Kathleen in Japan

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~This information was current as of August 2000.

kam_hakone.JPG (40744 bytes) Finally!  I have arrived in Hakone, Japan, the birthplace of Yosegi handicraft and Japanese secret boxes.

At a Puzzle Cart in the Akihabara district of Tokyo.  

The proprietor has a wonderful selection of puzzles and is very good at describing how they work to everyone, including non-Japanese speaking puzzlers. 

Here he has put up a sign to welcome attendees of the International Puzzle Party in Tokyo, August of 2001. 

Welcome IPP.JPG (38521 bytes)
display4.JPG (27528 bytes) A selection of traditional Japanese puzzle boxes and contemporary Japanese puzzle boxes. 

Even without the hamburger on the lower left, its enough to make your mouth water! 

These are found at the best shop in Hakone Machi, Kanagawa Prefecture, Japan.  This shop is a must for puzzle box nuts who find themselves in the area.

This is a display describing the making of the himtsu bako, or secret box.

It is located in the Yosegi Kaikan Hall in Hatajuku, near Hakone town.

display1.JPG (32179 bytes)
display2.JPG (26810 bytes) This is part of the above display explaining how the yosegi is shaved off into thin sheets in preparation for mounting onto the boxes.

An amazing display piece of a miniature home made using yosegi handicraft.   This was in a yosegi gift shop in Hatajuku, near Hakone.

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Tower.JPG (74523 bytes) This beautiful tower of yosegi samples is located in the a fine  craft shop in Hakone, Japan.
Here, I am enjoying  a collection of older kumiki, displayed in the Kanagawa Arts and Crafts Technology Center in Odawara.

Everywhere I turned in Japan, there were more puzzles!

kam_kumiki.JPG (21708 bytes)
trees.JPG (48677 bytes) This is a famous spot in Japan called the Avenue of Cedars.  These cedars were planted in 1618 and line a portion of the Tokaido Road in Hakone, an historic roadway between Kyoto and Edo (Tokyo).  About 420 of these trees remain today.

A placard (in English!) in the Hatajuku Yosegi Kaikan Hall.

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yosegi1.JPG (25902 bytes) A display of the many woods used in the making of yosegi.  These woods are used for their wide variety of colors.

A craftsman in the Hatajuku Yosegi Hall answering questions and demonstrating the art of yosegi craft.  Even though he only spoke Japanese, his demonstrations were very informative.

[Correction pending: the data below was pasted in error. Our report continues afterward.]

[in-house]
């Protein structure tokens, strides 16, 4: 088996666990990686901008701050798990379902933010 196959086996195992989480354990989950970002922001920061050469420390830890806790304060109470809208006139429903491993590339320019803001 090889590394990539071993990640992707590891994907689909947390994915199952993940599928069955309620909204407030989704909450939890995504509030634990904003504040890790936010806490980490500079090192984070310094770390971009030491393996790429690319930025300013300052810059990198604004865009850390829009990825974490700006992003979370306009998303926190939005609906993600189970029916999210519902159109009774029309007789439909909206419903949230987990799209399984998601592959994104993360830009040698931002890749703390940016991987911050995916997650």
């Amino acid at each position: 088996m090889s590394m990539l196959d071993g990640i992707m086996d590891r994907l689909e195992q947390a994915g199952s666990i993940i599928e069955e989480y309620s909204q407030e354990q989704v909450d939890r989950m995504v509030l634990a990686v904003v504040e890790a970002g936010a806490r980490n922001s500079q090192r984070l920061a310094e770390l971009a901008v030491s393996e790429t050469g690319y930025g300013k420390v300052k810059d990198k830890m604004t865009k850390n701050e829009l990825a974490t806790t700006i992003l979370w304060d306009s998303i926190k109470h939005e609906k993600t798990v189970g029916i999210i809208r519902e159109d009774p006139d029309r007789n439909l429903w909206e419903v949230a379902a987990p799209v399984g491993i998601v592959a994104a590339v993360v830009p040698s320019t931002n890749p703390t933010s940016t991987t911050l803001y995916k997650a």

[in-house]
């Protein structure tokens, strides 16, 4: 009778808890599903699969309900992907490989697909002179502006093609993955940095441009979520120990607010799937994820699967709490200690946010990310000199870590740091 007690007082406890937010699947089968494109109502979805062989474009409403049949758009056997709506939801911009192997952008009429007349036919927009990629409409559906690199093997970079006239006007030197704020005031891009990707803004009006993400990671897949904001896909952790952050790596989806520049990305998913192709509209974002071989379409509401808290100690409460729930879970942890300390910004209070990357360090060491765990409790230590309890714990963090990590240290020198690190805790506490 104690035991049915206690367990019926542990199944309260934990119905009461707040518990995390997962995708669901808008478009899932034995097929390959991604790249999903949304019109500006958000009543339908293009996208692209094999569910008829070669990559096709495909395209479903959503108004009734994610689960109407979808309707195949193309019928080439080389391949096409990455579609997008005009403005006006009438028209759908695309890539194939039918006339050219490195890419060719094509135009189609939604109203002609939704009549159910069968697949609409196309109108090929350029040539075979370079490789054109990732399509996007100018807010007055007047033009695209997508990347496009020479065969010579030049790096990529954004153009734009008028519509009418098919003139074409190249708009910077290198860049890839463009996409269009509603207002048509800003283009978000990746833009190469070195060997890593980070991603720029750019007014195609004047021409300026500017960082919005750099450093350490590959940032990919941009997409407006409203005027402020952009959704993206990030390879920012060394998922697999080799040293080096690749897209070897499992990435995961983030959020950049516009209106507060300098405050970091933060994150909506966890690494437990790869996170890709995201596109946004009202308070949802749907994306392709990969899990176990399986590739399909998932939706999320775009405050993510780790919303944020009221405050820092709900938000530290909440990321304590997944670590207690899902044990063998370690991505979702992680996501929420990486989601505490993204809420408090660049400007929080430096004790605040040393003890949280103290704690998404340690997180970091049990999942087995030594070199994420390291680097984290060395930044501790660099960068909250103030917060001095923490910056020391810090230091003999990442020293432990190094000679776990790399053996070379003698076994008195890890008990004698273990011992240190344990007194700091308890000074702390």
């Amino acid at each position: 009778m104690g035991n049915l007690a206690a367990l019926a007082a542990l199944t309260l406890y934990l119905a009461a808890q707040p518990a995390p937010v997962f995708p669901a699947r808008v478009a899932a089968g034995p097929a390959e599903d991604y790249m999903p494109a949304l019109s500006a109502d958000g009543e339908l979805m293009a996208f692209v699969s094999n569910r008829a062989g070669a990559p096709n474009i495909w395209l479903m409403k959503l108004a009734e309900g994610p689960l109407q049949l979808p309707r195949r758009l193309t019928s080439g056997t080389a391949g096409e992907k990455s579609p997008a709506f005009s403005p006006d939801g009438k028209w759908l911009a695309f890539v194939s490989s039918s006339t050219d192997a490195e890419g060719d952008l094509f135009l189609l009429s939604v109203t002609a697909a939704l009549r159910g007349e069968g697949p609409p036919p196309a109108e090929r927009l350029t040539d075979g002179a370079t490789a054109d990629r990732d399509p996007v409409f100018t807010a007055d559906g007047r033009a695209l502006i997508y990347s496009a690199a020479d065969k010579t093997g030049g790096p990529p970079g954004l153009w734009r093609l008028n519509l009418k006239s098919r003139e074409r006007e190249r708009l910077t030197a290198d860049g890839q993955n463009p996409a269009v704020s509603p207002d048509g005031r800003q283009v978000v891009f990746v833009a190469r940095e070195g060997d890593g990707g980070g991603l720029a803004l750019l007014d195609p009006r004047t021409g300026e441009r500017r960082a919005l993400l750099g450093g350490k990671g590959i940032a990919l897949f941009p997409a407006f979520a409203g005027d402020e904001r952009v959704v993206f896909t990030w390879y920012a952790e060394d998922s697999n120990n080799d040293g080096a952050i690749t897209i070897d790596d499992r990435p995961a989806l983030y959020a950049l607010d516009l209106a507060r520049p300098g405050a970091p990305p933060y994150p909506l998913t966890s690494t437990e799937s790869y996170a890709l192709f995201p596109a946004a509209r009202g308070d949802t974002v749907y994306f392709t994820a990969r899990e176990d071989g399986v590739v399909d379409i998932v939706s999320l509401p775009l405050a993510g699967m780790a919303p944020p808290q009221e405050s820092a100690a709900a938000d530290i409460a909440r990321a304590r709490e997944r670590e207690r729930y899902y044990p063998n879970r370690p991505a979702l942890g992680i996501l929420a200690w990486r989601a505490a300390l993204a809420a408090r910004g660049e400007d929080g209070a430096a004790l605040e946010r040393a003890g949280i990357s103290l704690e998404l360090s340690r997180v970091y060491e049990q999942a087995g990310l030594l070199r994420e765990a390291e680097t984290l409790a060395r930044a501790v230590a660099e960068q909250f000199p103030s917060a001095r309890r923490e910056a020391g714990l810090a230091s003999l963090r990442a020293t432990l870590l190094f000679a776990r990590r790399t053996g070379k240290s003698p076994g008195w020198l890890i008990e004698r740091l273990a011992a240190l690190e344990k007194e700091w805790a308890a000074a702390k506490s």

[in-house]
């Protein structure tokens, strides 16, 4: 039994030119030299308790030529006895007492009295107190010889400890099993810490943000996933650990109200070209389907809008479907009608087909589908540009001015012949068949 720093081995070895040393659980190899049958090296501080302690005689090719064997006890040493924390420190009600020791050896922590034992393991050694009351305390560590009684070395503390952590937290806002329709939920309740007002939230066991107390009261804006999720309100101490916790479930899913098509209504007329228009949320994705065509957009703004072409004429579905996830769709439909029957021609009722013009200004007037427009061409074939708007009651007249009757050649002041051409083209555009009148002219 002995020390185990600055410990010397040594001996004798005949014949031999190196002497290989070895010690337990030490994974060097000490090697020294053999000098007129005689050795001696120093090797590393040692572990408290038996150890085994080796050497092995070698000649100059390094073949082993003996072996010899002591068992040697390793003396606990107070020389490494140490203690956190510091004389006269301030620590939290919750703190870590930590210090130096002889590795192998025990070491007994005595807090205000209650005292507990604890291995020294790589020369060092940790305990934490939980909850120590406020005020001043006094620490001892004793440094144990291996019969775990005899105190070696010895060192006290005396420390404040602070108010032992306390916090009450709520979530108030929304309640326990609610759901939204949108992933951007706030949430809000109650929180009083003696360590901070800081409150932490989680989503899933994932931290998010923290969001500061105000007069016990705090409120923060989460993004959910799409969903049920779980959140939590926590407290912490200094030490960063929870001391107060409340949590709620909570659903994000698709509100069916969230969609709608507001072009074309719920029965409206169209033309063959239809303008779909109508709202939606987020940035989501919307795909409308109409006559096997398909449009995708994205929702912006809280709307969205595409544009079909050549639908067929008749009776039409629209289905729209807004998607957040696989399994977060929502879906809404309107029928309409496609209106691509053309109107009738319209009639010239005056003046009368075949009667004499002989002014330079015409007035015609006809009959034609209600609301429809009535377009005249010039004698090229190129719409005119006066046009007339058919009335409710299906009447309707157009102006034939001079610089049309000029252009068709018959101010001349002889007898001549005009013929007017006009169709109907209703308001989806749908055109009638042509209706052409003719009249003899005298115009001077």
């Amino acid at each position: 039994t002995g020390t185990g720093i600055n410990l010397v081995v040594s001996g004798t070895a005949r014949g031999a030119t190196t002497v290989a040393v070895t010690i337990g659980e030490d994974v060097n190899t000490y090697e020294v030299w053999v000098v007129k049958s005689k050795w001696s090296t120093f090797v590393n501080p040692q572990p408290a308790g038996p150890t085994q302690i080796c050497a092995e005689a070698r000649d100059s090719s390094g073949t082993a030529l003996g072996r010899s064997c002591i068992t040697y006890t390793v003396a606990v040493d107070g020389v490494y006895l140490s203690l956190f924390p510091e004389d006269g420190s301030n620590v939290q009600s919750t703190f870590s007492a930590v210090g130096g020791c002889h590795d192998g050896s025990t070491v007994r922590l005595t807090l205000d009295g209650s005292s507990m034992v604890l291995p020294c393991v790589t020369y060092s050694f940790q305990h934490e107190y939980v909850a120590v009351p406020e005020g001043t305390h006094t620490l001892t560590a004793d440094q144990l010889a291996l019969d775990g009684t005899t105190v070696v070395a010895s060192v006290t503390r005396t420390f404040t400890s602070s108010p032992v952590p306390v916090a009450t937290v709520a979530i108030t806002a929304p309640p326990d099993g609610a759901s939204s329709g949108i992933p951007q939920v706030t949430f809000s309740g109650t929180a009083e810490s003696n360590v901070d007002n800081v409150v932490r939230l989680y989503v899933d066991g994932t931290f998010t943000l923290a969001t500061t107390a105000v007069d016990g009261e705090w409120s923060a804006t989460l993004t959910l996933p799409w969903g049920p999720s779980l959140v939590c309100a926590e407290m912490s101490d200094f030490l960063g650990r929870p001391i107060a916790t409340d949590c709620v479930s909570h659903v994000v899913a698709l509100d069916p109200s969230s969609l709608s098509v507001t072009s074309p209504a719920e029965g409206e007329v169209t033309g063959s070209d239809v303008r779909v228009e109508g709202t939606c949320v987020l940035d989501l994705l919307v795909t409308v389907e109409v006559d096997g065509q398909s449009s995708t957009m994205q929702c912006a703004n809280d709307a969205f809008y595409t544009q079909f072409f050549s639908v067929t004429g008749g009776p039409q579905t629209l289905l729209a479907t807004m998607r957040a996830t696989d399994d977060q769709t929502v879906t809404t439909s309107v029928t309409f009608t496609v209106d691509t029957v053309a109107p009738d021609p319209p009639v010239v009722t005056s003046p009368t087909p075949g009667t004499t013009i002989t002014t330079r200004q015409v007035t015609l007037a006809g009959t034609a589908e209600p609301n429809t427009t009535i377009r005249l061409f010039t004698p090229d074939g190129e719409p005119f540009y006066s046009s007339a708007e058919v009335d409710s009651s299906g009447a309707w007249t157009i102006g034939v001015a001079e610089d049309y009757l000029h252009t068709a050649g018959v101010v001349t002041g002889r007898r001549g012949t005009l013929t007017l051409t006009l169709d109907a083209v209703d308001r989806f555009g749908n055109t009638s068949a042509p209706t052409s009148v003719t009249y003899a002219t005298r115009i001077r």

yosegi2.JPG (47105 bytes)
yosegi3.JPG (27710 bytes) My camera couldn’t keep up with his speed at shaving off a slice of yosegi!

Notice how he sits as he works, with everything he needs within an arm's reach.

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Workshop1.JPG (31358 bytes) Yosegi blocks in various states of completion.

The craftsman's workbench and yosegi plane.  These planes come in many different sizes.

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market.JPG (38724 bytes) The historic Asakusa district of Tokyo. 

Healing incense burns in this pot outside  an Asakusa temple.   People wave the smoke toward themselves in a ritual of healing.  You see me here because I was losing my voice, and I felt this just might be the ticket.

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workshop4.JPG (26889 bytes) A yosegi craftsman in Hatajuku explaining his craft.  After he built yosegi blocks, he would turn them on a lathe to make goblets and other objects.

Behind him you see some of the yosegi blocks he has made.

workshop5.JPG (33820 bytes)
KAM Kamei.JPG (26914 bytes) Here I am presenting Akio Kamei (far right) with some fine woodworking magazines from the US. 

Honestly, I don’t think Kamei-san needs any pointers, but I thought he would find the western style of fine woodworking, as presented in the magazines, interesting. Between us is Naoaki Takashima.

Tom Lensch and I are ready for more puzzle shopping in Hakone.

kam_tom.JPG (31735 bytes)

Still More Photos

 

A mechanical puzzle is a self-contained object, composed of one or more parts, which involves a problem for one person to solve by manipulation using logic, reasoning, insight, luck, and/or dexterity.” - Jerry Slocum

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